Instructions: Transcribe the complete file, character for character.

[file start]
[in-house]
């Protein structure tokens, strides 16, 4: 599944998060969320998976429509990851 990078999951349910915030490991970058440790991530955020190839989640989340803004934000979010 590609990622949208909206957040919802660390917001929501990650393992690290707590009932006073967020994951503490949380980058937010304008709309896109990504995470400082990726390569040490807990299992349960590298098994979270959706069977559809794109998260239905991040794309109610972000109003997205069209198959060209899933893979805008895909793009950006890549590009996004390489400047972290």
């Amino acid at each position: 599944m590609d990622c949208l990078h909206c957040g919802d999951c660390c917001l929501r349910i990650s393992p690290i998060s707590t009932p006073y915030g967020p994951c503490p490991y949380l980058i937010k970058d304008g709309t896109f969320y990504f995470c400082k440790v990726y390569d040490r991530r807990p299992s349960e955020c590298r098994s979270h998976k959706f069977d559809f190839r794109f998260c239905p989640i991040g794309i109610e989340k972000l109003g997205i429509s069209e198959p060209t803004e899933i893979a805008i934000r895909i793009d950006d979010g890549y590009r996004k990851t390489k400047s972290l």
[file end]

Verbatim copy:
[in-house]
């Protein structure tokens, strides 16, 4: 599944998060969320998976429509990851 990078999951349910915030490991970058440790991530955020190839989640989340803004934000979010 590609990622949208909206957040919802660390917001929501990650393992690290707590009932006073967020994951503490949380980058937010304008709309896109990504995470400082990726390569040490807990299992349960590298098994979270959706069977559809794109998260239905991040794309109610972000109003997205069209198959060209899933893979805008895909793009950006890549590009996004390489400047972290």
């Amino acid at each position: 599944m590609d990622c949208l990078h909206c957040g919802d999951c660390c917001l929501r349910i990650s393992p690290i998060s707590t009932p006073y915030g967020p994951c503490p490991y949380l980058i937010k970058d304008g709309t896109f969320y990504f995470c400082k440790v990726y390569d040490r991530r807990p299992s349960e955020c590298r098994s979270h998976k959706f069977d559809f190839r794109f998260c239905p989640i991040g794309i109610e989340k972000l109003g997205i429509s069209e198959p060209t803004e899933i893979a805008i934000r895909i793009d950006d979010g890549y590009r996004k990851t390489k400047s972290l």